They say there are cities that say they are eternal, and Salamanca is definitely one of them. This city, eminently university-oriented retains all the passion that comes with European great cities. It is also the first European city to have university (opened in 1253), and therefore becoming a part in history. Also, this university was the first in the world in which he studied and taught a woman.
With this history, it is normal that the University of Salamanca remains one of the most important in Spain. Each year, it hosts more than 30,000 students enrolling from all over the world. As in all cities with university students everywhere, in Salamanca there is also always a good atmosphere in the streets and squares. A young scene and great parties!
The main square, or Plaza Mayor, is the true heart of the city. A continuous bustle of students, children, seniors and tourists spend their afternoons. One of the most historic cafes the square is the Cafe Novelty, Salamanca’s oldest café and meeting place for lirerati. Currently, they make every flavor ice cream that are AMAZING!
Opposite to some other cities in Spain, like the capital or Valencia, this will be new. Wwith Salamanca, you have to brace yourself for history. Old, great and fascinating history.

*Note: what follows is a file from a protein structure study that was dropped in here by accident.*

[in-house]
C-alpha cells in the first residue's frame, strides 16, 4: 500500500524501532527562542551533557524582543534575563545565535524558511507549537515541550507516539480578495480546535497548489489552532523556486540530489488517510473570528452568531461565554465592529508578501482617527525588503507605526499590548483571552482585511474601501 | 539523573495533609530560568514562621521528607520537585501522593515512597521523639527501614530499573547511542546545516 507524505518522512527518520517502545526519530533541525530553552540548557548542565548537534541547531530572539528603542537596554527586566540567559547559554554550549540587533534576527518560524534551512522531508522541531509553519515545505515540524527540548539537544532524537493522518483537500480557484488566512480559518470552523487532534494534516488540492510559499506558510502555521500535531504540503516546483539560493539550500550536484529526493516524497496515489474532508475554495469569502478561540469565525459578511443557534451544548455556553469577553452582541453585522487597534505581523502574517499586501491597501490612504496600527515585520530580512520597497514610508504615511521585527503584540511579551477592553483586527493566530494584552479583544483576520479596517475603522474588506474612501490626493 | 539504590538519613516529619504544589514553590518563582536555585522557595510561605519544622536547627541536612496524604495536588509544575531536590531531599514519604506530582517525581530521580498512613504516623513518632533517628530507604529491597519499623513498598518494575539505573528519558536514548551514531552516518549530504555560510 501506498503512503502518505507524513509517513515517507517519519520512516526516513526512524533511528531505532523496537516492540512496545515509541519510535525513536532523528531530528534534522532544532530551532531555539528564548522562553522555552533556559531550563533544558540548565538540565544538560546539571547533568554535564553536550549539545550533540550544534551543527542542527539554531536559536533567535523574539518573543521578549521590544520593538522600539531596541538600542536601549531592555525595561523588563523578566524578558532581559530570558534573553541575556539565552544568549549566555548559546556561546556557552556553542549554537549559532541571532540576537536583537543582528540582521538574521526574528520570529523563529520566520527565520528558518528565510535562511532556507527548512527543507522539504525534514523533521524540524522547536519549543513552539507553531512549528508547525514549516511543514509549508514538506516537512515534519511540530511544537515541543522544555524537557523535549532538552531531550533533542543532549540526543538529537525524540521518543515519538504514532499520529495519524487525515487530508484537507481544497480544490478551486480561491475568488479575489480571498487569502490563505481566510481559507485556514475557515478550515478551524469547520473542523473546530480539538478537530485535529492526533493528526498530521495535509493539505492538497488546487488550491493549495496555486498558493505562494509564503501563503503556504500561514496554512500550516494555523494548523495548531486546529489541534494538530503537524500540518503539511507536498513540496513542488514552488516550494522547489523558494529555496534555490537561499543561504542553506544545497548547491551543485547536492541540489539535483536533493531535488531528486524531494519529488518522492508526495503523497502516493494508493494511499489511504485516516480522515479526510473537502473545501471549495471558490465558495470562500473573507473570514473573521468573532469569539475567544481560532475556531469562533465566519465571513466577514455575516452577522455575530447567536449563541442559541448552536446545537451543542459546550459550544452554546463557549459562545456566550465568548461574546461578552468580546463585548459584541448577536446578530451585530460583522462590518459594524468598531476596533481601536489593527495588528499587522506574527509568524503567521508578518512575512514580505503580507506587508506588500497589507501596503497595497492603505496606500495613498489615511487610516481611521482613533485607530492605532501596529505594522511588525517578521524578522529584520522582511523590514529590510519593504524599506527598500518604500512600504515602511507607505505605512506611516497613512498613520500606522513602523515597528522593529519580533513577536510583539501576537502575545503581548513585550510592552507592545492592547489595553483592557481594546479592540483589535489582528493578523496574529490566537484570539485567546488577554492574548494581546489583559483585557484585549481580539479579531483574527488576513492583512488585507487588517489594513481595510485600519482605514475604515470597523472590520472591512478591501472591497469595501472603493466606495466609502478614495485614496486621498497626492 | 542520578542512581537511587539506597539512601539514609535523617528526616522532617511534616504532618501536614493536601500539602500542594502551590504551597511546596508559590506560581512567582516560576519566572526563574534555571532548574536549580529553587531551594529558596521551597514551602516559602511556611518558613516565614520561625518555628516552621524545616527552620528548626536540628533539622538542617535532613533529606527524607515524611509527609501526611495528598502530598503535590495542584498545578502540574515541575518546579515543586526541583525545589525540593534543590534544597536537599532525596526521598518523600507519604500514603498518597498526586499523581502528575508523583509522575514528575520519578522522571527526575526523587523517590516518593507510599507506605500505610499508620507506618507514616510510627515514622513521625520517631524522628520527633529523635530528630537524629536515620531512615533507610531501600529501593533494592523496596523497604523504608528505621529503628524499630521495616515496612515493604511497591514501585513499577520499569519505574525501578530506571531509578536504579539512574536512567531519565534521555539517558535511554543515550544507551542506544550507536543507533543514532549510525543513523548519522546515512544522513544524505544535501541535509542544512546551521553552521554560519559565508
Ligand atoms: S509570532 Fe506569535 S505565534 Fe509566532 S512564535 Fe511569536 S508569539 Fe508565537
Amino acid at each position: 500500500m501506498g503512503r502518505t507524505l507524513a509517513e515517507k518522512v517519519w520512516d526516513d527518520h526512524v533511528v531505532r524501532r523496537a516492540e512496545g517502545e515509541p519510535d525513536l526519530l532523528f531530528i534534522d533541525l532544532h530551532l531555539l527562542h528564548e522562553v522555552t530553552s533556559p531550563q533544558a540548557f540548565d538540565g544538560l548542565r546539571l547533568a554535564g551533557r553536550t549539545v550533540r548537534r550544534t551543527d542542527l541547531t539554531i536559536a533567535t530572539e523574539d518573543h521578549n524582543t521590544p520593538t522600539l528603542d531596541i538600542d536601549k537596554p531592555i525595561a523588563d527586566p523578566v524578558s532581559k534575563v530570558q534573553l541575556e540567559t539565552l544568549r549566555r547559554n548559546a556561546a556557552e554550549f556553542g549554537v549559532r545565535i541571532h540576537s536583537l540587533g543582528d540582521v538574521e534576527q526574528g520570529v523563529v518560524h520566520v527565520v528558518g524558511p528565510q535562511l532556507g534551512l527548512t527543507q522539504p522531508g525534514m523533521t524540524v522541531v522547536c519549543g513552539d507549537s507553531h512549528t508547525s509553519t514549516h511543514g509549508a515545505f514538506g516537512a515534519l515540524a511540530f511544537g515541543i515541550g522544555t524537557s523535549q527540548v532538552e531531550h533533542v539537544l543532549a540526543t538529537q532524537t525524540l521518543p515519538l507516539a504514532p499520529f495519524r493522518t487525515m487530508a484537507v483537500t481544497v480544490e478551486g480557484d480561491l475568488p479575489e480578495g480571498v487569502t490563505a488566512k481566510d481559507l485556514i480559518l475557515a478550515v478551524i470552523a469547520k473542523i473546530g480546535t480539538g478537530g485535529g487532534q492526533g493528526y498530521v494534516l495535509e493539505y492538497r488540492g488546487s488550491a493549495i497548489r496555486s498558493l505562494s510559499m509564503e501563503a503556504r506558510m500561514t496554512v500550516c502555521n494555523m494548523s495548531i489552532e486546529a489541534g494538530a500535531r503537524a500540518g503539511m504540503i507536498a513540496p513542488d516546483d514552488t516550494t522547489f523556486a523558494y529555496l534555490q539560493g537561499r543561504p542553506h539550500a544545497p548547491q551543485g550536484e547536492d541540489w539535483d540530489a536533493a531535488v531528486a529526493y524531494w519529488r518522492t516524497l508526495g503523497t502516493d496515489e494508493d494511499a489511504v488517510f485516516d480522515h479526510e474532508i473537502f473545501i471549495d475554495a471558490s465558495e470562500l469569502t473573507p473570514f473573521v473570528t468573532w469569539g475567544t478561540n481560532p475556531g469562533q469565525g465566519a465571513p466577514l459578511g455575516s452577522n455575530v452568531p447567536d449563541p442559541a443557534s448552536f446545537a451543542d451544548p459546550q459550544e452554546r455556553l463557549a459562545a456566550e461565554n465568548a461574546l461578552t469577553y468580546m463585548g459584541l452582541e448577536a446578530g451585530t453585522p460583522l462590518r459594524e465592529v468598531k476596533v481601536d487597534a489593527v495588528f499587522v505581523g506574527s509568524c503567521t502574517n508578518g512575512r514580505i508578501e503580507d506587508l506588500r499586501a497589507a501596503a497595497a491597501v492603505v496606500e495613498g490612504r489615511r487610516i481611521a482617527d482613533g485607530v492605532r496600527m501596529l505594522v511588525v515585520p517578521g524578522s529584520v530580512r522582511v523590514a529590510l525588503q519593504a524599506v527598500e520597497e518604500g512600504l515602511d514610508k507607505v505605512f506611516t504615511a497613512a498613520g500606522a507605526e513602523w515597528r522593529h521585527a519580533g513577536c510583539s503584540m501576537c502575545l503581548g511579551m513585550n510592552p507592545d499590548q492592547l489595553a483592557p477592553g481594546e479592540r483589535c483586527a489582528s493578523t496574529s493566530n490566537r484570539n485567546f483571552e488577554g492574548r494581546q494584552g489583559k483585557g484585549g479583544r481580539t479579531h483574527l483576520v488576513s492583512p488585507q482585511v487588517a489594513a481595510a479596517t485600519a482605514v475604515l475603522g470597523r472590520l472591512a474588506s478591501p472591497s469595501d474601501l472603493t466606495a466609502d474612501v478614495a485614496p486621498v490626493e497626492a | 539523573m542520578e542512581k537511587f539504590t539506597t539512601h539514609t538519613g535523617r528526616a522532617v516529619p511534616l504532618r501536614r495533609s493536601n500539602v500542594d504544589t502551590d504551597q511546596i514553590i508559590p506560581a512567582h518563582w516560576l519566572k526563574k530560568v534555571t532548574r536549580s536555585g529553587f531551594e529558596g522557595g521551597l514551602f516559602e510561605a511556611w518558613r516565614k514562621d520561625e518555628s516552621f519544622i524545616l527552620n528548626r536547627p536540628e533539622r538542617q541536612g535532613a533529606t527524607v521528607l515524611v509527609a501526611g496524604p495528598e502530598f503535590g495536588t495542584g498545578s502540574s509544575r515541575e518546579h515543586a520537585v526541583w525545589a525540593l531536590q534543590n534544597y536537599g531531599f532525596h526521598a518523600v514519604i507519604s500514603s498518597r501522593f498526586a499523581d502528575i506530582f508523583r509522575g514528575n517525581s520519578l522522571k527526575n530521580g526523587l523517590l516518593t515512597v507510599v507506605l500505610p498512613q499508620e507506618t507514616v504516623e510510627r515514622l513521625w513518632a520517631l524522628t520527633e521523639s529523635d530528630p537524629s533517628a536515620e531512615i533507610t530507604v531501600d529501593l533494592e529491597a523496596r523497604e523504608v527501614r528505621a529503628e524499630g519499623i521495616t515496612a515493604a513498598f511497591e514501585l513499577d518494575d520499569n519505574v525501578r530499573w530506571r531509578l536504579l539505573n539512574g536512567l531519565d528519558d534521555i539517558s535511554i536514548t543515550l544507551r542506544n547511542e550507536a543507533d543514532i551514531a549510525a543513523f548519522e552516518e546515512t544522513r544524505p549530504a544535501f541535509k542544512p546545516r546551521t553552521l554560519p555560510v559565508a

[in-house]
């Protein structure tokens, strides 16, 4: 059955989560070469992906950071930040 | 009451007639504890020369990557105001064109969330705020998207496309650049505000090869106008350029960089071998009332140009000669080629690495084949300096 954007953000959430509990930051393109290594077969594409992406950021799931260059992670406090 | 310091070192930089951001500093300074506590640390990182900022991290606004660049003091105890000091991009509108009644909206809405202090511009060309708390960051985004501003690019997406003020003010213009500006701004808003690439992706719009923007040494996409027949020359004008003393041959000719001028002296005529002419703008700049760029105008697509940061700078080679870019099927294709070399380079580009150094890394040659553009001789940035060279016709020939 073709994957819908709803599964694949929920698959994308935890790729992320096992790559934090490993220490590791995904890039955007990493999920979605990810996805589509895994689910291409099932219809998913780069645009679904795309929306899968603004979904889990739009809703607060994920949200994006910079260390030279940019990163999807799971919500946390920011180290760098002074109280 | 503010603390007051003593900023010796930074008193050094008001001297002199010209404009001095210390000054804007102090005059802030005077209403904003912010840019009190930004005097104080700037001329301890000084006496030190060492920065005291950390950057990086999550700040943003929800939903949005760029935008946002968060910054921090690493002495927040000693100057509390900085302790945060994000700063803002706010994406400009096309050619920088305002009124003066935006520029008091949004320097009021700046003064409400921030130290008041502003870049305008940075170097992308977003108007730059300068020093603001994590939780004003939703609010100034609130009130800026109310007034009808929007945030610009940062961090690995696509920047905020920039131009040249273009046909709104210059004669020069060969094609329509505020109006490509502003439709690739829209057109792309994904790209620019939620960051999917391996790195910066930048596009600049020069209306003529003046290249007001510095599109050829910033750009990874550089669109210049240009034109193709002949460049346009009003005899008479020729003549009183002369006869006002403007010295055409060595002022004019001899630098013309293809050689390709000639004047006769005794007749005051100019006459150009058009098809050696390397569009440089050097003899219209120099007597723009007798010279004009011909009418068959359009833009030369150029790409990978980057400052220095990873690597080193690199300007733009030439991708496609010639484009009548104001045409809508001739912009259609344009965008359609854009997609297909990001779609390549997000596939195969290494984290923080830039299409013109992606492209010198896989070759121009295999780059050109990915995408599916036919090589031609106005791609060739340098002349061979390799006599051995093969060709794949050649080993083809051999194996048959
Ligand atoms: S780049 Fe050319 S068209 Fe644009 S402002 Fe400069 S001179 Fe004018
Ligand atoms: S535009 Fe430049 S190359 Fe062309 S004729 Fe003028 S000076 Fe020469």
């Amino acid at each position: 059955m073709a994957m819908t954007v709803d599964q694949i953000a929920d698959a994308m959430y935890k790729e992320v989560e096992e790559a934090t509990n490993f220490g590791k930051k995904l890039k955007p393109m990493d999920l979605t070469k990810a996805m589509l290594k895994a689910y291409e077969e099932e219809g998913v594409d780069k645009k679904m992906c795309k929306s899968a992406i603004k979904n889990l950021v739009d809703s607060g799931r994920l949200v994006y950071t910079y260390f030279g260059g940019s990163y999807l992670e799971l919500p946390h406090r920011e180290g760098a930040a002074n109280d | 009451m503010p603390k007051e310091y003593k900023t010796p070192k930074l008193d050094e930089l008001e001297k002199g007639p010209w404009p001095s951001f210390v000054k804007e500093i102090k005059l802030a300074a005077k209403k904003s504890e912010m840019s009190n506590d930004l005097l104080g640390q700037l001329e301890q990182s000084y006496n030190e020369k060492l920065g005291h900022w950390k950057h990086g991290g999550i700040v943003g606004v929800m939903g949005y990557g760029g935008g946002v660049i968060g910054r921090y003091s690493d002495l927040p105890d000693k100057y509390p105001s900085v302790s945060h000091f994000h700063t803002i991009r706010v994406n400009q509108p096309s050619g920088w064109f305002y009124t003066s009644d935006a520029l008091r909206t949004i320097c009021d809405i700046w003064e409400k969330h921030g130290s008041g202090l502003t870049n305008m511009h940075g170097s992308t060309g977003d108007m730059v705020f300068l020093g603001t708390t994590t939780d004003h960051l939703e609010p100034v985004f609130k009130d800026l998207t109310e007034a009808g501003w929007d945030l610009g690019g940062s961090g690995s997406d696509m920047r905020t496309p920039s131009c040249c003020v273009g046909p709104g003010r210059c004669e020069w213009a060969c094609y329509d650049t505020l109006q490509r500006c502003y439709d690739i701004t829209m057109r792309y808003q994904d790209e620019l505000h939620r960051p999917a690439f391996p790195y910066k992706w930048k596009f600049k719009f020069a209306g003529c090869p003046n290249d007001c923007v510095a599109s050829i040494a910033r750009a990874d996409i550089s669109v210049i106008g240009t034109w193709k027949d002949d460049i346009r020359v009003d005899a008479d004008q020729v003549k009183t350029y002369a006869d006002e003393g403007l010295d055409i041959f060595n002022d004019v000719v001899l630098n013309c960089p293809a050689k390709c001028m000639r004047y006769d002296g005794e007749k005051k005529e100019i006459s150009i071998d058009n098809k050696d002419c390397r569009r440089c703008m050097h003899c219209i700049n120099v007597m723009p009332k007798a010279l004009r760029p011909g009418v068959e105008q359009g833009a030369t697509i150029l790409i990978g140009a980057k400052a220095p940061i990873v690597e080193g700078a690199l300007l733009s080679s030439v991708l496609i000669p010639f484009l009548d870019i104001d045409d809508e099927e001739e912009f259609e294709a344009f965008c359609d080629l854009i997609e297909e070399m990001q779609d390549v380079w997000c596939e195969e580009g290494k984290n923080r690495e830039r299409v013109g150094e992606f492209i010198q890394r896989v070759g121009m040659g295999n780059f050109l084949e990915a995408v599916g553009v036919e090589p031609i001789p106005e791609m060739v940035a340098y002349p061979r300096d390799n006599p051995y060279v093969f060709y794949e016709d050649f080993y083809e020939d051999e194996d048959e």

From the Plaza Mayor, you can start your tour to anywhere. A must are the Cathedrals, two beautiful buildings with opposite structures. The New Cathedral, Gothic and Baroque, built in the sixteenth century and famous for its astronaut (yes, there is a sculpture of an astronaut WELL before its time), can be visited in its entirety. To climb the tower and see everything from above, enter the exhibition Ieronimus (3.75 € day visit, 5 € night visit), a highly recommended experience because to see Salamanca, and the Cathedral, as well as the curious clock and the north facade.
The other Cathedral of Salamanca, is the Old Cathedral, attached to the south of the New Cathedral, resting on the ancient temple and with a much less spectacular interior. In the visit to the Old Cathedral, we can see both the building and the cloister and museum.
Walking through the streets of Salamanca